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Othello Tunnels set to open following severe flood damage

A full reopening will take place in 2025.

Two of the three Othello tunnels — a popular B.C. tourist attraction located in Coquihalla Canyon Park — are poised to reopen in mid-July, more than two years after they were damaged by severe flooding.

The park was shuttered in November 2021 after an atmospheric river brought heavy rain and wiped out more than 30 sites in the park, including the 110-year-old tunnels. The weather event affected bridge foundations and the stability of canyon slopes above and inside the tunnels.

"The first phase of restoration work to safely reopen the park is underway and will allow people to access the park from the parking lot to the end of the second tunnel," the Ministry of Environment and Climate Change Strategy said in a press release.

The province says crews have nearly finished removing loose or unstable soil, rocks and vegetation along the canyon slopes and tunnels. Steel bars, meanwhile, have been grouted into place to help stabilize rocks. Crews will also add mesh to part of the ceiling and walls of the first tunnel while sprayed concrete will be applied wherever the rock is significantly deteriorated.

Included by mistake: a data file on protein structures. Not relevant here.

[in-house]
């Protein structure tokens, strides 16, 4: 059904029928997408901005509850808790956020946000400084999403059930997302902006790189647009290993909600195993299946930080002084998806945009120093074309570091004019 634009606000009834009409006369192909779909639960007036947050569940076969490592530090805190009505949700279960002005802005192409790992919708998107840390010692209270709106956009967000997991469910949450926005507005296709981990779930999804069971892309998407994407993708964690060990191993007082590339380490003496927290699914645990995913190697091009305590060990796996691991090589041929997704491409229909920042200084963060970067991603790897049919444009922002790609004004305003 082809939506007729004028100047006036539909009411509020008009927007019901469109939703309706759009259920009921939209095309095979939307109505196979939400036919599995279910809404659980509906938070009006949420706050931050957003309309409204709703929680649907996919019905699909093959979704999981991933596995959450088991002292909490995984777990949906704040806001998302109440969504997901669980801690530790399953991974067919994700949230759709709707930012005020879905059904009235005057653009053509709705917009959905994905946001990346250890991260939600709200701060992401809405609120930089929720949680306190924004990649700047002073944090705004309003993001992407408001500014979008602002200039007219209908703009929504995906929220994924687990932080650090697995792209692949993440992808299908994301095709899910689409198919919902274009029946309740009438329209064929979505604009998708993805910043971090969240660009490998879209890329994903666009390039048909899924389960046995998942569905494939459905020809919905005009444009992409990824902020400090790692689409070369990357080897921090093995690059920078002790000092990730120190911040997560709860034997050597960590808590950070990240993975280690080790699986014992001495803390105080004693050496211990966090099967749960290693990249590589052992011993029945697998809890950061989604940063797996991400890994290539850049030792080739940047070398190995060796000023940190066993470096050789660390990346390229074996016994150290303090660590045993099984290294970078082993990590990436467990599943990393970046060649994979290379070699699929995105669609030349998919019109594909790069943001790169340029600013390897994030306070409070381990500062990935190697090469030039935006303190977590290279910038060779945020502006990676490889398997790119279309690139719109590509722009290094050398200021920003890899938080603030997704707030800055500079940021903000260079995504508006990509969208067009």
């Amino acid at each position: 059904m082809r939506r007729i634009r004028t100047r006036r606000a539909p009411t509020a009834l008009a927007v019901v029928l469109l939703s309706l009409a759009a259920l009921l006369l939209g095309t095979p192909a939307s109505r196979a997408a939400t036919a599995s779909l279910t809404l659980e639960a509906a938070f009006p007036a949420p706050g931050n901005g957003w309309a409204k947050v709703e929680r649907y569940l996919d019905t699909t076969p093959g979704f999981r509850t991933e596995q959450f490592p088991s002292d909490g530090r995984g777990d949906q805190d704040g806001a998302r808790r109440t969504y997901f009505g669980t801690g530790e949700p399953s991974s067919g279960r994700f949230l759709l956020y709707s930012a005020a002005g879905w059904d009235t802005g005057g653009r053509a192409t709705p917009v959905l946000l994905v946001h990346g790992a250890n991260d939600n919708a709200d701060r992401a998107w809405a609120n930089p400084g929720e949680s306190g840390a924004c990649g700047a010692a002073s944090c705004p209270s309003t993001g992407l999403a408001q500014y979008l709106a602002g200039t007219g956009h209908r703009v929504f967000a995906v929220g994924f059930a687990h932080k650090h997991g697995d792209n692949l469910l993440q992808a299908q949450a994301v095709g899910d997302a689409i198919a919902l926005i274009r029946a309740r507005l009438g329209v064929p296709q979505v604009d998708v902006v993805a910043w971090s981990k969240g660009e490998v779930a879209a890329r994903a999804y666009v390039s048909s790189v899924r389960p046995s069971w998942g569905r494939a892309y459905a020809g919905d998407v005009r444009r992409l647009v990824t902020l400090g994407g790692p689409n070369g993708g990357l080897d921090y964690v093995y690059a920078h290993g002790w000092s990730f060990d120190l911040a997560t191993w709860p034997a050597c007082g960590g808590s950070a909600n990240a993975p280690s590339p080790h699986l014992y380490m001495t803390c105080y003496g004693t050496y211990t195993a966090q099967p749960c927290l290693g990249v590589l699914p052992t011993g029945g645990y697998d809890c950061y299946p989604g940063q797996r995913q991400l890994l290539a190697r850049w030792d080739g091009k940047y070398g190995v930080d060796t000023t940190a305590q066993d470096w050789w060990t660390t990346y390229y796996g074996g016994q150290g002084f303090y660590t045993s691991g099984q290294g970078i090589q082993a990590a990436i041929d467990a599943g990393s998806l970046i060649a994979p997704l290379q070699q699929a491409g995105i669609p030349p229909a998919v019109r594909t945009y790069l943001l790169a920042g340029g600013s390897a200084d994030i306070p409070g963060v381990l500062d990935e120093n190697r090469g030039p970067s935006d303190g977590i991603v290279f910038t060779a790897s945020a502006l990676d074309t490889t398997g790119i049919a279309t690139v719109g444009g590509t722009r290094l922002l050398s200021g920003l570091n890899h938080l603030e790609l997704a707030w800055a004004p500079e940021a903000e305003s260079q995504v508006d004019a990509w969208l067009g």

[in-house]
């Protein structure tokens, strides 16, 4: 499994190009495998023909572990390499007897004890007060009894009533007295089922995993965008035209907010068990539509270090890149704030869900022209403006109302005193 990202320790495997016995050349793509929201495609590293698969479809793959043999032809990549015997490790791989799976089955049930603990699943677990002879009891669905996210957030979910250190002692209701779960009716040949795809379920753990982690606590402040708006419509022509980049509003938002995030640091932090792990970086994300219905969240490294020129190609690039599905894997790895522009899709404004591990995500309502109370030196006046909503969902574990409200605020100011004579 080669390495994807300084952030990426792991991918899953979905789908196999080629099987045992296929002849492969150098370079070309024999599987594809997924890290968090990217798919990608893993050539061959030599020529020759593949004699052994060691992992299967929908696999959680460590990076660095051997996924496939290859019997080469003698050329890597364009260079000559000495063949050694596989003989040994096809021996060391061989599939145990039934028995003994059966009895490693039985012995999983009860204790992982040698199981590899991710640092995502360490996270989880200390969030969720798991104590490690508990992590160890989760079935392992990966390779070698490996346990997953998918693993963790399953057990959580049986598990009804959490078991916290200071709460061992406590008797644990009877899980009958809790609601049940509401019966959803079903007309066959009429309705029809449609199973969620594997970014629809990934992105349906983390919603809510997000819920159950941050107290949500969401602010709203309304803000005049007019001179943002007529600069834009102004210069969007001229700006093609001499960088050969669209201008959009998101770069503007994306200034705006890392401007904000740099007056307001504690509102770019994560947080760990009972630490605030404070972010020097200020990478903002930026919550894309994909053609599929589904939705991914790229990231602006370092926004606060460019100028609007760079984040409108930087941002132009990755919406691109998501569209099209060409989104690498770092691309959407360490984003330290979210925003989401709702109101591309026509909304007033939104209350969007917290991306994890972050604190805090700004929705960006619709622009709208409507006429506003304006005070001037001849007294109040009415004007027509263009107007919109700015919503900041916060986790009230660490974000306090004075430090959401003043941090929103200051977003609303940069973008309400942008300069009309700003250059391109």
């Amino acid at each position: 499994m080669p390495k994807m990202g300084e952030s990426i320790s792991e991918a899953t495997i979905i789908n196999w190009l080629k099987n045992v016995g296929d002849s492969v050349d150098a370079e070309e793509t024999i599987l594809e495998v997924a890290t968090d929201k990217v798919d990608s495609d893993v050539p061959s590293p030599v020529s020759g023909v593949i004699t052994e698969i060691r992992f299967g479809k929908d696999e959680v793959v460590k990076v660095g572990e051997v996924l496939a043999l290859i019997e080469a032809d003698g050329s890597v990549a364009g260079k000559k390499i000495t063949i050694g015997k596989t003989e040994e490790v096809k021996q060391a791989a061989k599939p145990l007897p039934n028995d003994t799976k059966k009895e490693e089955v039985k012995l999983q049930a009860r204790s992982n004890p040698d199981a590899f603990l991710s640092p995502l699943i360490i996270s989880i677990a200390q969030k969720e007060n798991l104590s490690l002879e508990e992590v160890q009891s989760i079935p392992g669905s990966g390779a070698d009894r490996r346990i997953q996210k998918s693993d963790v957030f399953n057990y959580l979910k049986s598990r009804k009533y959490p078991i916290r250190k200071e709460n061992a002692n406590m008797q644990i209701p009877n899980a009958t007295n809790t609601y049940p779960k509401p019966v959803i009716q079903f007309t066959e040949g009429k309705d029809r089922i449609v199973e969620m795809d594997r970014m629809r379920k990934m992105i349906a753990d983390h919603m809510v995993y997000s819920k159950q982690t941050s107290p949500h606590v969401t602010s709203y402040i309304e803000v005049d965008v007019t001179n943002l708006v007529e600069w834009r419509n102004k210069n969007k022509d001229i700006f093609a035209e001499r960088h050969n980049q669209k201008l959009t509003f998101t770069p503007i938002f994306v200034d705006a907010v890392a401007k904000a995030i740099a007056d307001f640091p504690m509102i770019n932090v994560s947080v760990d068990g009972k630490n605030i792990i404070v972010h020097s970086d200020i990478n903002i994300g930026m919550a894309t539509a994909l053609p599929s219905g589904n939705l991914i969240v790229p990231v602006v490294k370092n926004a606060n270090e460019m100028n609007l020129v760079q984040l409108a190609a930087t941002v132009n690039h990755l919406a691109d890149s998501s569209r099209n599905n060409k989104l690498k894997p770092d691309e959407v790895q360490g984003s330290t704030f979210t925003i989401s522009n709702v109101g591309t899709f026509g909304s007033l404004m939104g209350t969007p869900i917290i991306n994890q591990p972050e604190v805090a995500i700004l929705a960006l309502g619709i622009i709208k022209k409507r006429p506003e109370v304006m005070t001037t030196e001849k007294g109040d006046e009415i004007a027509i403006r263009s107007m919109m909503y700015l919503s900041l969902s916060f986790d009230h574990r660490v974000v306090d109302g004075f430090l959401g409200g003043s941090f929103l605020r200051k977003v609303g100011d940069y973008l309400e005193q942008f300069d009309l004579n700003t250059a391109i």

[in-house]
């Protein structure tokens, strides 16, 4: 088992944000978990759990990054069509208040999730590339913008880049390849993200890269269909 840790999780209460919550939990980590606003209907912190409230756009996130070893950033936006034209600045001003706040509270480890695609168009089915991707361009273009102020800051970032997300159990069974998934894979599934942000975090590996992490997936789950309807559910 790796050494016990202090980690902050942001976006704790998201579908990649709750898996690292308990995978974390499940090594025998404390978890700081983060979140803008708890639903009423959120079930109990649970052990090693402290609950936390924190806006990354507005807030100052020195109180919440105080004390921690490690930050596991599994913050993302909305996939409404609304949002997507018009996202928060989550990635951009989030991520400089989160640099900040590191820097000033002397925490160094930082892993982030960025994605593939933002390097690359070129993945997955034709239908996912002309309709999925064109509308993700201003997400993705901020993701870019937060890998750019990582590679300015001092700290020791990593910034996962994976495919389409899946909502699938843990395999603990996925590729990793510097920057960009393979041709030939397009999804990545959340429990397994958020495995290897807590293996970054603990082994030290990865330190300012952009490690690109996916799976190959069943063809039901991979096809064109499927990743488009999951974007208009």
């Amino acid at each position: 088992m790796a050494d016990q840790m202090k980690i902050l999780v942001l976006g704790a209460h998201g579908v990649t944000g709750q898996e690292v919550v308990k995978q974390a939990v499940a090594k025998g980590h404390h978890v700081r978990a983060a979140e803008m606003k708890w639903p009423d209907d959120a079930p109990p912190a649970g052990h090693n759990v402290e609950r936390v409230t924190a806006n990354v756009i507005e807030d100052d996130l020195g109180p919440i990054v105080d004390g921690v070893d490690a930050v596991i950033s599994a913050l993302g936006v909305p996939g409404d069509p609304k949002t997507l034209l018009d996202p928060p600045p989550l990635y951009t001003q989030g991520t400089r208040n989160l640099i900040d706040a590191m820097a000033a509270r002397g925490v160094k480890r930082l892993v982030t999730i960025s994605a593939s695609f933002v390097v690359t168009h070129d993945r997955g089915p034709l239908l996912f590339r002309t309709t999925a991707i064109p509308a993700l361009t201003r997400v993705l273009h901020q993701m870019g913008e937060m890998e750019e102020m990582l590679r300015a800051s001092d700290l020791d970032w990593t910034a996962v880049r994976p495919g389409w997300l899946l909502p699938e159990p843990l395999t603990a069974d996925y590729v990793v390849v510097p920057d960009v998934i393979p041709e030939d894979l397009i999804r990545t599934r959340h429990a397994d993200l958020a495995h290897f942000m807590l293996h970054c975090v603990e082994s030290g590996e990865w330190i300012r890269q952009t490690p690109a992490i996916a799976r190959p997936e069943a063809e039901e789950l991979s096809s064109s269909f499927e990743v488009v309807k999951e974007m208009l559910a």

Asked why it’s taken this long to get to this point, Environment Minister George Heyman called it a “complicated project.”

“Not only did we want to make it safe, we wanted to make it safe in the future against some of the potential flood events that we have grown to expect with climate change,” he told reporters Thursday during a tour of the park. “It has to be carefully planned and engineered.”

The minister added it was very important to have part of the park open this year.

“It’s also important to British Columbians and the visitors who come literally from around the world to have a chance to look at these tunnels to see the beautiful river and just marvel at the engineering feat,” he said, noting he’s never visited the tunnels himself but “will be back this summer.”

The rest of the park is set to reopen in 2025.

The total cost of the restoration project is about $4.5 million and is largely funded through the federal disaster financial assistance program.